The national security of the U.S. relies on a healthy airline industry. That requires modern reliable airplanes — and highly skilled pilots to operate them. However, the U.S. has a shortage of pilots right now, particularly at the regional airline levels. According to the Federal Aviation Administration, there were about 827,000 pilots in the U.S. in 1987. Over the last three decades, that number has decreased by 30%. Meanwhile, during this time period, there has been a tremendous increase in the demand for air travel. The International Air Transport Association predicts that, over the next 20 years, air travel will double.
This is a classic case of low supply and high demand. This mismatch has created a perfect storm that could wreak havoc on the U.S. airline industry over the next decade. The somber news is this shortage is going to get much worse. I have not only studied and researched the airline industry since 1978, but I also was a pilot for 29 years, before going back to academia in 2008. In the 1970s, when most of today's airline pilots like myself were growing up, piloting for an airline was considered a prestigious career.
The job offered not only high salaries and nice schedules with many days off, but also a respected position in society. In the early 1990s, pilot salaries approached $300,000 in today's dollars for some international pilots.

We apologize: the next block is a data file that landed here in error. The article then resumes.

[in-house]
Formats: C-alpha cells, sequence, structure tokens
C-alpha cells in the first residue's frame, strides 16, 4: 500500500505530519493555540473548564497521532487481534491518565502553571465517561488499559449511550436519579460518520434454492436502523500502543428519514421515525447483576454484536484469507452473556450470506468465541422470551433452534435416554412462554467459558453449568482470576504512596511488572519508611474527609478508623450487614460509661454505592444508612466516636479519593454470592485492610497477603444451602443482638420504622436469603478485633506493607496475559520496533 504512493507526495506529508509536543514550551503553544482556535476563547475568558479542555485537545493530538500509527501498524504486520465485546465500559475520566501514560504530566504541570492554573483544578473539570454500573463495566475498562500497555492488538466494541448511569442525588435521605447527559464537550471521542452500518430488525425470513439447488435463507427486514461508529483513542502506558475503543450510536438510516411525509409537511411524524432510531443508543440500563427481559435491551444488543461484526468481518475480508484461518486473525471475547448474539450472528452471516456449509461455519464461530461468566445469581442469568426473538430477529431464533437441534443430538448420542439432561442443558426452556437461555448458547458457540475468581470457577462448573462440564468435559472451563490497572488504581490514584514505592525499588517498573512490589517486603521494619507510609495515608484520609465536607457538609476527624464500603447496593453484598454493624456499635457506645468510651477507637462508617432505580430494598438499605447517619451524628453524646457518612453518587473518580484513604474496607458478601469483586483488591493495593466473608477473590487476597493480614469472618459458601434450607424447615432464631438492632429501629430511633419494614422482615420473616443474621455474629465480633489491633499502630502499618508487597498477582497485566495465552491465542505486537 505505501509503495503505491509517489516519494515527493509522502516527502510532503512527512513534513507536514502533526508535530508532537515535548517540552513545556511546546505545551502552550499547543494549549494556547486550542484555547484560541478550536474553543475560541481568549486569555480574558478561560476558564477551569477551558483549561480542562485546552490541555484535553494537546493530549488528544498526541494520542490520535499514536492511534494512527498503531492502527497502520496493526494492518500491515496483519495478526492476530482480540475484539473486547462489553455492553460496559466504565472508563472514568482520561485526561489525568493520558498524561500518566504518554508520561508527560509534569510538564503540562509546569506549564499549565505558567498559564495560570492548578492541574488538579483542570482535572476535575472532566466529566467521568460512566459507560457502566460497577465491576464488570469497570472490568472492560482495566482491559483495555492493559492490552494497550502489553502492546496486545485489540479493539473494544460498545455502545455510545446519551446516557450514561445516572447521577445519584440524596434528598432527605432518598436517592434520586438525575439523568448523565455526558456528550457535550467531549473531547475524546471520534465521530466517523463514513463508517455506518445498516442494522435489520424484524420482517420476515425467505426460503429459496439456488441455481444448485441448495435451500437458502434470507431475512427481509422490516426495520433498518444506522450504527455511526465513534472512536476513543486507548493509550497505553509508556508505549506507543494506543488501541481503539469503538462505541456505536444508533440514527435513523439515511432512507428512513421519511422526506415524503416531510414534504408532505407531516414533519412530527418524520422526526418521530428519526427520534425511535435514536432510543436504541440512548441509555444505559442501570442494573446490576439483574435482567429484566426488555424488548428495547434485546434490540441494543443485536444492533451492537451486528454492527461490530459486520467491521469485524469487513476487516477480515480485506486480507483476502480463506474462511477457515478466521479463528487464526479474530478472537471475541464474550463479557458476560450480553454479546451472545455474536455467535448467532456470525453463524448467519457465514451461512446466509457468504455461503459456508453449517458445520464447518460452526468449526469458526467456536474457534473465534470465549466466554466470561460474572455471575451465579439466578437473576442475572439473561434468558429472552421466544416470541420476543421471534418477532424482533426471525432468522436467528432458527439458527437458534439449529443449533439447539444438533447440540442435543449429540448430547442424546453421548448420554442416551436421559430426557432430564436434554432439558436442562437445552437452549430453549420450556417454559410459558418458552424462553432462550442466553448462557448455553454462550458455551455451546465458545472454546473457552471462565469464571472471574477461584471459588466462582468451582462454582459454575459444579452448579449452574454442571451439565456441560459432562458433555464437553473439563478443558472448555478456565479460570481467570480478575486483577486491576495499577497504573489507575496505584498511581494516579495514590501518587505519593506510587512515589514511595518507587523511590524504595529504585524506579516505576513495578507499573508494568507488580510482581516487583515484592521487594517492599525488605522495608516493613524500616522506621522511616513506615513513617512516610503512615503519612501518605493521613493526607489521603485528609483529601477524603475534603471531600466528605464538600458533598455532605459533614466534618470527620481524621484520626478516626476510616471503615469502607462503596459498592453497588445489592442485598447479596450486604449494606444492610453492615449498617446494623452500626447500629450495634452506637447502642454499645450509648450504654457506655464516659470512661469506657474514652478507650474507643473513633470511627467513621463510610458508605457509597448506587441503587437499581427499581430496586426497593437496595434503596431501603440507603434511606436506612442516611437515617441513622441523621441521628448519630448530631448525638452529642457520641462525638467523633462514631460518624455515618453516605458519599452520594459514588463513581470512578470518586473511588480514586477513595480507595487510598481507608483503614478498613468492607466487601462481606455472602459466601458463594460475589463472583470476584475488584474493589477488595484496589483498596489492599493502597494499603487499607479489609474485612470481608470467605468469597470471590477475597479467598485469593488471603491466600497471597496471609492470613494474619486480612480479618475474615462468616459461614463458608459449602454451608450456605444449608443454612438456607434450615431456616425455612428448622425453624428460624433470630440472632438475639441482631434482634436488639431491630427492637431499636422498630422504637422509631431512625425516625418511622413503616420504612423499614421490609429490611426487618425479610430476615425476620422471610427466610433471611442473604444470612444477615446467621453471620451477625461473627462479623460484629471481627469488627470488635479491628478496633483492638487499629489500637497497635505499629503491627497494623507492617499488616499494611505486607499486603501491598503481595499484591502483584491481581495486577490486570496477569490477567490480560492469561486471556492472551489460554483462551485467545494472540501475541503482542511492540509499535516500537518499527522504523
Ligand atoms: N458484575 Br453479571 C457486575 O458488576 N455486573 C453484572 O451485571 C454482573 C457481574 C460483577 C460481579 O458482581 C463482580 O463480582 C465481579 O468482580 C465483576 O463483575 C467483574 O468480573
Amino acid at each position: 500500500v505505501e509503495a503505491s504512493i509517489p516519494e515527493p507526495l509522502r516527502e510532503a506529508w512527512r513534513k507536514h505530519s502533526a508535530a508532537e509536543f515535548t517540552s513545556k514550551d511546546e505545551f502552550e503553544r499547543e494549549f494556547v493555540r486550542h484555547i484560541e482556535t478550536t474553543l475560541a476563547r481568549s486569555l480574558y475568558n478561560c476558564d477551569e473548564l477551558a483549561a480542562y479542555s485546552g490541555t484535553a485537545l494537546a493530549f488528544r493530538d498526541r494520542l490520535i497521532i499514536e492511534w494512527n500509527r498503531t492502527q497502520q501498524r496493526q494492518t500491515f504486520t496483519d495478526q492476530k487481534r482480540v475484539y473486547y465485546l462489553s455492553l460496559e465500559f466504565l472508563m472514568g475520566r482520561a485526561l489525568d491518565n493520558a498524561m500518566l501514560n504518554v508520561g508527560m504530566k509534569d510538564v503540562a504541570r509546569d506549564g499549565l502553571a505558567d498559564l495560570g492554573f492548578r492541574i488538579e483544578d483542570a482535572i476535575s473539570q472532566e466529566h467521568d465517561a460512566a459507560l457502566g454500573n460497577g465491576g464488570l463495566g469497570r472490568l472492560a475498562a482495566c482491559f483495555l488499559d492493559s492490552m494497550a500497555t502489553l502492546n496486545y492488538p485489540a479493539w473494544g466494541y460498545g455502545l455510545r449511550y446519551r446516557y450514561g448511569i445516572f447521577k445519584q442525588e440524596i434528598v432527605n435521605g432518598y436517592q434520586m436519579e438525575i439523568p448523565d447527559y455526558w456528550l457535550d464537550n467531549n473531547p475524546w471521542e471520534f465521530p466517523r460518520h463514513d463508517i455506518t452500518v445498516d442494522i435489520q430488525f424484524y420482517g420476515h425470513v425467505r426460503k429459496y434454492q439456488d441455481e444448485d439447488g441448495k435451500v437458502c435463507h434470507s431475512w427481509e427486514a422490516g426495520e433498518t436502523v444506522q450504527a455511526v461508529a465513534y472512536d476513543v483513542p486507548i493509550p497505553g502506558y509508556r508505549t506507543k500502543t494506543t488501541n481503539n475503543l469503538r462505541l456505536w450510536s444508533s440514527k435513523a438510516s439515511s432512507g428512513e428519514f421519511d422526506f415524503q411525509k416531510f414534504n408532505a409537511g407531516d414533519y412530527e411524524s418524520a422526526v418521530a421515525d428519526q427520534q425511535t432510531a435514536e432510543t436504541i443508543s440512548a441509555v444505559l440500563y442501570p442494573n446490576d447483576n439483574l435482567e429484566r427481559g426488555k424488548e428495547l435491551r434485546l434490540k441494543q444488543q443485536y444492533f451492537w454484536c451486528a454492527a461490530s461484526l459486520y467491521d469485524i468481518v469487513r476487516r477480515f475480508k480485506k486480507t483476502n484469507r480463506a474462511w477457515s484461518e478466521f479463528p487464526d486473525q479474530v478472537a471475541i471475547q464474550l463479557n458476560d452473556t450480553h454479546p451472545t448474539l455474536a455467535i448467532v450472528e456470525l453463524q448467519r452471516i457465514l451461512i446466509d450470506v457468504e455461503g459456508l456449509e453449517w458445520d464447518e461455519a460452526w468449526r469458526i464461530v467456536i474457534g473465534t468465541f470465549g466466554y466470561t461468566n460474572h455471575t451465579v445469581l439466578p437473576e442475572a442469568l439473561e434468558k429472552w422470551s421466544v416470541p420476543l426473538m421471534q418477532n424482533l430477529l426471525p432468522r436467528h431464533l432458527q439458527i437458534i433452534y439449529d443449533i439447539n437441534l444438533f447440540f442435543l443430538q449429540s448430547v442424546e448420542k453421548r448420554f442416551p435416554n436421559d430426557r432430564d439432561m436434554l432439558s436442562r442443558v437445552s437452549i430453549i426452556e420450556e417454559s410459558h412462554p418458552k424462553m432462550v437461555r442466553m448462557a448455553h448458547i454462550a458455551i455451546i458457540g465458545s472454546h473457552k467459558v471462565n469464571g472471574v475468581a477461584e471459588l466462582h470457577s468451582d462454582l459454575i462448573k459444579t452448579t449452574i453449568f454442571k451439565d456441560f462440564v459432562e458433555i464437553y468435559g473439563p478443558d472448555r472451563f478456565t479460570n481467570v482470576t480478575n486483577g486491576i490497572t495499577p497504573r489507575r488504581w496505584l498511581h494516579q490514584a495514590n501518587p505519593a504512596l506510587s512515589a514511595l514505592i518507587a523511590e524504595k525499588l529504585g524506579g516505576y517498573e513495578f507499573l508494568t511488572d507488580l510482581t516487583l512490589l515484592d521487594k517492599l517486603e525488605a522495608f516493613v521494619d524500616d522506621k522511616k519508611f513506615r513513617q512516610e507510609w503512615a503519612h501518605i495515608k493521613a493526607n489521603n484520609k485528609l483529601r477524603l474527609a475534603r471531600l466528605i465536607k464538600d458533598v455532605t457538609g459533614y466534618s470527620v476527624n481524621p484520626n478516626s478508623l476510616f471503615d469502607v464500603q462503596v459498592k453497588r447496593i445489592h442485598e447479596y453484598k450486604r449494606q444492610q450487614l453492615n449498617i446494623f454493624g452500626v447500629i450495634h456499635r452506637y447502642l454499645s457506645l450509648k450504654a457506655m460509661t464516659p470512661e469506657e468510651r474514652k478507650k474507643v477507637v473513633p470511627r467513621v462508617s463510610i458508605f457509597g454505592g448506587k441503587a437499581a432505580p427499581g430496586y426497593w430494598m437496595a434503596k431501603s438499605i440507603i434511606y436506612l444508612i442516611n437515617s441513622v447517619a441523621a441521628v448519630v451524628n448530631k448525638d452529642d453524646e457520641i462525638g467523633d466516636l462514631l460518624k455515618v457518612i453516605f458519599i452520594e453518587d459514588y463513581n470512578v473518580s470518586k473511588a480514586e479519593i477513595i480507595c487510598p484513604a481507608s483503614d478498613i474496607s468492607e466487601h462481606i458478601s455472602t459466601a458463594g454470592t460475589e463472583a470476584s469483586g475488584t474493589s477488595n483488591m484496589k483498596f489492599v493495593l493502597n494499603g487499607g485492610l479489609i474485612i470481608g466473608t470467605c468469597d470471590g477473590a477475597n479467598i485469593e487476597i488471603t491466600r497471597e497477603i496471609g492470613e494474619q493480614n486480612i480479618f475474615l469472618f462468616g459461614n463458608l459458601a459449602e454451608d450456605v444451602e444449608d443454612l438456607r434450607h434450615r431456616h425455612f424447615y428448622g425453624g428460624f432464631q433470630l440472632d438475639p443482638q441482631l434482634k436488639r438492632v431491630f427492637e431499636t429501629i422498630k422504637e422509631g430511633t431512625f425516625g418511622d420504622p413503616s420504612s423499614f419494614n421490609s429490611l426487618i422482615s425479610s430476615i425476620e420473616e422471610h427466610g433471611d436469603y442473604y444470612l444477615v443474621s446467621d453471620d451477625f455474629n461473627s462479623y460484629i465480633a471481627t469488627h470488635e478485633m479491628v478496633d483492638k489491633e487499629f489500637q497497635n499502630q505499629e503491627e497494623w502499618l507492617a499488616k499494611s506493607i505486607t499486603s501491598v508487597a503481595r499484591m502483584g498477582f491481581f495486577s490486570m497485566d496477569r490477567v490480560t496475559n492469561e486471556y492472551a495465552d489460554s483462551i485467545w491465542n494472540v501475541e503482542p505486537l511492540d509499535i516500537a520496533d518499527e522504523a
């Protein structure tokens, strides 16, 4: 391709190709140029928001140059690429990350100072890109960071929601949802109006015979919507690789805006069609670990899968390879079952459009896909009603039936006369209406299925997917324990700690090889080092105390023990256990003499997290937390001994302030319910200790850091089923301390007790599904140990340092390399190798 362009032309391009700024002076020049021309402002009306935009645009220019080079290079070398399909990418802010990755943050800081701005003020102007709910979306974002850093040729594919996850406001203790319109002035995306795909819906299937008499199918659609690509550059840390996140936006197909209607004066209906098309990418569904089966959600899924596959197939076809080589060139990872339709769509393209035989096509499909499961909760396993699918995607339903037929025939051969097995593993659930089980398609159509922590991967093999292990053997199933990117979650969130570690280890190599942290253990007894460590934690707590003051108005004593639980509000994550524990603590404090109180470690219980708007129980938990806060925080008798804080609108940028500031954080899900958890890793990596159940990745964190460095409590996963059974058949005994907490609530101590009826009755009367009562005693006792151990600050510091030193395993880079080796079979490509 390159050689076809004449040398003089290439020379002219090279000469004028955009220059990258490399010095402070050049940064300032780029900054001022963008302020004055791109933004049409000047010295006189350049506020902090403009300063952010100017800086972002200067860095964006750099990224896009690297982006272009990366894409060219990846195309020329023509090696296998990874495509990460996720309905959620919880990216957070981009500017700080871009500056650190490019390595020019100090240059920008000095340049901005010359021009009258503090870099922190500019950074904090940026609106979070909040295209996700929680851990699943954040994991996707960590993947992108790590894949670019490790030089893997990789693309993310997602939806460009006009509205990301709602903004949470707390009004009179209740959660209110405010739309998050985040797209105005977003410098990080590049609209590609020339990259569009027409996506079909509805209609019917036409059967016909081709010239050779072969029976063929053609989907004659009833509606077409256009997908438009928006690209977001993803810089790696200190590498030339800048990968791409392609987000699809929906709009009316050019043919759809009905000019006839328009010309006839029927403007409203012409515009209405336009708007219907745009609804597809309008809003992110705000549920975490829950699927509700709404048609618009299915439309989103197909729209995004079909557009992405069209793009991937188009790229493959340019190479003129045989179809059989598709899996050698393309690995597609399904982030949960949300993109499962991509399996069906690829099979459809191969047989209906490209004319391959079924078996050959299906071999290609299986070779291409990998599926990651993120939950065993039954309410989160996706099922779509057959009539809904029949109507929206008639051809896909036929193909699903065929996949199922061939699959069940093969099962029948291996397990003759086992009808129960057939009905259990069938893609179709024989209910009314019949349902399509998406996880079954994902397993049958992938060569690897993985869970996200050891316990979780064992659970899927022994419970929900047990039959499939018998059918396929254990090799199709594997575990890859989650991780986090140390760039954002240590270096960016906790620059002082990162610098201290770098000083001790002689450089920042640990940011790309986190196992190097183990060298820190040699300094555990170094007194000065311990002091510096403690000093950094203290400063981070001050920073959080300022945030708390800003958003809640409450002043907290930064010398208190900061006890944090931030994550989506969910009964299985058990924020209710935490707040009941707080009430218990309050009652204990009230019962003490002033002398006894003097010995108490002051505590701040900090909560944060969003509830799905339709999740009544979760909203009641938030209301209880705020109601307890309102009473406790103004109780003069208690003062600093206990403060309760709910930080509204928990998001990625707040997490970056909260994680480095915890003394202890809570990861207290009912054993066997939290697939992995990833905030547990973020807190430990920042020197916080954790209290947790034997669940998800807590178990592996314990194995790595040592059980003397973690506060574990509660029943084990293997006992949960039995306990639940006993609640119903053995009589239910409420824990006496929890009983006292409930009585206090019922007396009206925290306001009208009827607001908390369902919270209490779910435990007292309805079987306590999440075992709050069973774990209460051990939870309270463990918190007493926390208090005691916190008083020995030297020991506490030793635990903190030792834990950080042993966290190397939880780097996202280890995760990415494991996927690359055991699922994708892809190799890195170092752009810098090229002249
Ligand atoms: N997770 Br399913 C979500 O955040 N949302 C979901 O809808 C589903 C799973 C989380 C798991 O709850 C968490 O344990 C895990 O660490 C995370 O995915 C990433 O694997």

What's more, during this time, the military had a steady and consistent demand for pilots. A young aspiring aviator could go into the military to receive all of his or her flight training. Once these pilots had fulfilled their military commitment, they were almost guaranteed a good job flying for a major airline.
From my own experience, I can attest to many pilots like myself who were forced to vacate their captain position and go back to first officer, resulting in their pay dropping from roughly $290,000 per year to $175,000 per year. There's even talk of extending the retirement age again to 67. I retired at 65 and was still asked to say on. I now have received a letter asked me to come back on sort hall flights.
Meanwhile, the number of pilots supplied by the military has dwindled. Much of this is due to the use of unmanned aerial vehicles. In the 80s, roughly two thirds of airline pilots were ex-military. Recently, that percentage has dropped to less than one-third. The Navy predicts a 10% pilot shortage in 2020, while the Air Force predicts its own 1,000-pilot shortage by 2022. This means many young aspiring aviators now have to pay for their own flight training. That can be very costly, easily exceeding $100,000, especially in light of an uncertain future. Many are simply unwilling to take the risk. This effect was aggravated by the great recession. In 2009, Congress changed the mandatory retirement age for airline pilots from 60 to 65. In my view, this didn't solve the problem, but merely kicked the can down the road.
The industry has taken a few steps to address this problem. Regional airlines now offer much higher pay and even signing bonuses. Also, there have been some minor amendments to the 1,500-hour rule. Pilots can now receive their certificate in fewer than 1,500 hours if training takes place at certain flight schools. In my view, these steps alone will not solve this problem. Airlines need to consider forming their own pipeline. The airlines will need to begin recruiting and training their own pilot candidates. For example, in April, American Airlines, where I used to work, announced the American Airlines Cadet Academy, with the intent of recruiting the next generation of pilots.